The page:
By Amanda Cooper
LONDON(Reuters) - Sterling fell on Monday, but was still headed for its largest monthly gain in over a year after the turbulence in British politics over the last few weeks finally appeared to subside.
The pound, which hit a record low of $1.0327 against the dollar in late September, has risen by 3.5% in October, the biggest one-month gain since July 2020, when it rose by 5.5%.
Since September's all-time low, it's regained 11% in value.
The Bank of England is likely to raise interest rates by another 75 basis points when it meets later this week. The British economy is slowing, but soaring energy costs and a week currency have fuelled a cost-of-living crisis that has pushed consumer inflation into double digits.
With that in mind, analysts said the markets may be overestimating what the BoE might do and the scope for a dovish surprise was larger than is currently priced in.
"The market firmly prices 75 bp, but we think the risk of a softer 50 bp is under-priced as the BoE prepares for the coming recession," ING strategist Chris Turner said.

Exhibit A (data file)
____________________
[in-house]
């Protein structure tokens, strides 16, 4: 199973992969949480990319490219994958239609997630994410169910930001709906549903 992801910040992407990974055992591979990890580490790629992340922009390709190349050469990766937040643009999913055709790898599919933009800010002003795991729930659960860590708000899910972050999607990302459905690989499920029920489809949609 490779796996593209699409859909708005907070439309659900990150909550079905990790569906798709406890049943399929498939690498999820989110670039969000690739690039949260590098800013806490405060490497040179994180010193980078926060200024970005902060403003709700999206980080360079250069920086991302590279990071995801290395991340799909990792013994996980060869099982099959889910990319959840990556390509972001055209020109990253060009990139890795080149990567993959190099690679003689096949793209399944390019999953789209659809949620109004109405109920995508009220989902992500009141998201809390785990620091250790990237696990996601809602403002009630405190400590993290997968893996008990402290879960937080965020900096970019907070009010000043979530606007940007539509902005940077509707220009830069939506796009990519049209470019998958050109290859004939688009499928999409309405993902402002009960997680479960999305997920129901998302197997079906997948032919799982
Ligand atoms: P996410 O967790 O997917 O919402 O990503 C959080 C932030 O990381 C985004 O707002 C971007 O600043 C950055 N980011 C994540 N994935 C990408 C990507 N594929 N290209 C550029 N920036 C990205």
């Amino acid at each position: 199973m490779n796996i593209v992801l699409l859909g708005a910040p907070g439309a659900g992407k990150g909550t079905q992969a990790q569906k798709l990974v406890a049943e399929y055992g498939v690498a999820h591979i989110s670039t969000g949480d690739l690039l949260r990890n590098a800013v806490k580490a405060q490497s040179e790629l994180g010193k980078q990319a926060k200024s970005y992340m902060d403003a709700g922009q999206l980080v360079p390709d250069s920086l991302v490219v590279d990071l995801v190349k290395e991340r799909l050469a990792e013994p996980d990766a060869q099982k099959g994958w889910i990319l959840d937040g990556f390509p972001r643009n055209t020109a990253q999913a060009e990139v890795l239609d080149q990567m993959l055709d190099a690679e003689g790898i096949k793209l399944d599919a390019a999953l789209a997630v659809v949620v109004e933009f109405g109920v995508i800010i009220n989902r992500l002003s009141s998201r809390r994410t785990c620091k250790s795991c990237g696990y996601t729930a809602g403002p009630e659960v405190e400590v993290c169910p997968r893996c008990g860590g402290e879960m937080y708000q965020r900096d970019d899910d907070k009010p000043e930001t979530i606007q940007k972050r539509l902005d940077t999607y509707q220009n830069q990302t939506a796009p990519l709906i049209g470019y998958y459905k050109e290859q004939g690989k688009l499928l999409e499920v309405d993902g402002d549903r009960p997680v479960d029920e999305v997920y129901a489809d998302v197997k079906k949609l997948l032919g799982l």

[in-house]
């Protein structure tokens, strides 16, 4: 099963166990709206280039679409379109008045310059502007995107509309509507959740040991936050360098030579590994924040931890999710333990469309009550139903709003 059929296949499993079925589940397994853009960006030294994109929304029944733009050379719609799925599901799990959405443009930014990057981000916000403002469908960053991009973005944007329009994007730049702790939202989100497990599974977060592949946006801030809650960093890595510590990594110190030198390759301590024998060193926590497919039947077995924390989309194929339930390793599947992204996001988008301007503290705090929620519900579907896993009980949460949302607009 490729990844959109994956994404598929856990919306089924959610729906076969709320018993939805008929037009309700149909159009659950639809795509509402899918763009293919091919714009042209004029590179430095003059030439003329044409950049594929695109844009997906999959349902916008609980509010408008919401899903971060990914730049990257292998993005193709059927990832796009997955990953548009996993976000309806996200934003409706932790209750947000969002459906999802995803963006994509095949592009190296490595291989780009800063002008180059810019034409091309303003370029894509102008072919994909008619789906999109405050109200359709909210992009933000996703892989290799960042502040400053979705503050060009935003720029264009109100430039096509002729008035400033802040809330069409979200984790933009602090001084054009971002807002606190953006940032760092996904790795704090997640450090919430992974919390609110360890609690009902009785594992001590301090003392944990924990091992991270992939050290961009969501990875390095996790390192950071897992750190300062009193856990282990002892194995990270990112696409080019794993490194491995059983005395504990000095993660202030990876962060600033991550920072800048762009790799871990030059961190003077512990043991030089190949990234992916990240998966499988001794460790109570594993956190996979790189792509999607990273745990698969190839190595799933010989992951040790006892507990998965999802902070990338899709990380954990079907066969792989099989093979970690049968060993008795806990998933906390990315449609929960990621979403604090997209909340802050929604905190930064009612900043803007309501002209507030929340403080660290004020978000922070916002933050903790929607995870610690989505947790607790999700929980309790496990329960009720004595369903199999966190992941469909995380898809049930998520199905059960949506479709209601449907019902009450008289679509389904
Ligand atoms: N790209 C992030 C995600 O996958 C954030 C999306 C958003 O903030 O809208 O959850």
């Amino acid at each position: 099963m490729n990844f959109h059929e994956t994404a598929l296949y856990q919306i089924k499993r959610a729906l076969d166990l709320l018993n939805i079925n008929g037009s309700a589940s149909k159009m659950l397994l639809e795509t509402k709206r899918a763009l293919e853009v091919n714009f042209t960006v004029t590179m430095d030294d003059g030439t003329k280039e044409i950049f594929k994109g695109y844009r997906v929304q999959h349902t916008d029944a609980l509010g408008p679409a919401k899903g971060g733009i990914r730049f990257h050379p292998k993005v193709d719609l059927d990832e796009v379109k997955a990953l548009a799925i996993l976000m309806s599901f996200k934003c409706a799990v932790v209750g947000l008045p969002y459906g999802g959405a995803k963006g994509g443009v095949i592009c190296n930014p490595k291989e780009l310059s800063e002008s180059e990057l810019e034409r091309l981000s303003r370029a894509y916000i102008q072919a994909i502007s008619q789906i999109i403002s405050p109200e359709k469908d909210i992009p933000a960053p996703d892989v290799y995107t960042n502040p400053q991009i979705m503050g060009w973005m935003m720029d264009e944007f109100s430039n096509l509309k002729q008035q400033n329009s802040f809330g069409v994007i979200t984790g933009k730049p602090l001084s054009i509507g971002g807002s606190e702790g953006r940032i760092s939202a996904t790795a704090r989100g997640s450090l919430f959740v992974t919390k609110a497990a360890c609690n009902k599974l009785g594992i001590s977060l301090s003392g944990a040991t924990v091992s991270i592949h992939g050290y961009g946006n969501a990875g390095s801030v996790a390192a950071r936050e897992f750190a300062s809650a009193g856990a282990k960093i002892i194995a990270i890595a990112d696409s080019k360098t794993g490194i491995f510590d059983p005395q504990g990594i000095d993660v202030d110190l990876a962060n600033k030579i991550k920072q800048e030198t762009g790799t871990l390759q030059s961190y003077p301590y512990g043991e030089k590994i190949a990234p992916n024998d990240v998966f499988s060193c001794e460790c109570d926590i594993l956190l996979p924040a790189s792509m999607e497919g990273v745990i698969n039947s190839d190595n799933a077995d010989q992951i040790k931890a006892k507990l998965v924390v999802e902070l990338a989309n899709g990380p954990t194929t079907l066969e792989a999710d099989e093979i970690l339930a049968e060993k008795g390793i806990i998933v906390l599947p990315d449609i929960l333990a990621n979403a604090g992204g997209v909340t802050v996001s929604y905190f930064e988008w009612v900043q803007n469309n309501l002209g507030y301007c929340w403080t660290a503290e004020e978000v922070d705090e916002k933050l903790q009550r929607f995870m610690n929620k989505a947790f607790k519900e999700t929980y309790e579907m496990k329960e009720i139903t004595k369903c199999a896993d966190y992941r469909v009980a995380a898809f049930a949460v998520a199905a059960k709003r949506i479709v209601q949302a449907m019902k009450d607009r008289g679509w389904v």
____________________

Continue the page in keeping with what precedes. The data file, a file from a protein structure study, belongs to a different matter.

"As we have argued previously - now that a lot of the fiscal risk premium has come out of sterling - the forthcoming tighter fiscal and more dovish than expected monetary policy could prove a bearish combination for sterling," he said.
Former Prime Minister Liz Truss's economic plan, which contained billions in unfunded tax cuts, sent the gilt market into a tailspin, forcing a dash among pension funds and other asset managers to raise extra cash for collateral as the value of their bond holdings plummeted.
Since then, Truss has been replaced by former finance minister Rishi Sunak, who has retained Jeremy Hunt as chancellor. Hunt has ditched almost all the proposals in Truss's plan, returning a semblance of stability to UK markets and toning down a lot of the hawkishness around rate expectations.
The pound was last down 0.6% against the dollar at $1.1545 and down 0.3% against the euro at 86.05 pence.
Money markets show traders are attaching a near-100% chance of a three-quarter point rate increase from the BoE. UK interest rates are currently expected to peak at around 4.87% in September next year, up from 2.25% right now.
"A stitch in time saves nine and it would be better to increase rates by 0.75% to show commitment to inflation-fighting as well as fiscal prudence," Newton portfolio manager Howard Cunningham said.
"If the MPC is seen to be dovish, with the autumn statement delayed to 17th November, there is a danger investors might lose patience which could cause renewed volatility, though unlikely on the same scale as recently."
In the aftermath of Truss's so-called mini-budget, UK money markets showed traders expected rates to peak above 6% next September.
(Reporting by Amanda Cooper; Editing by Nick Macfie)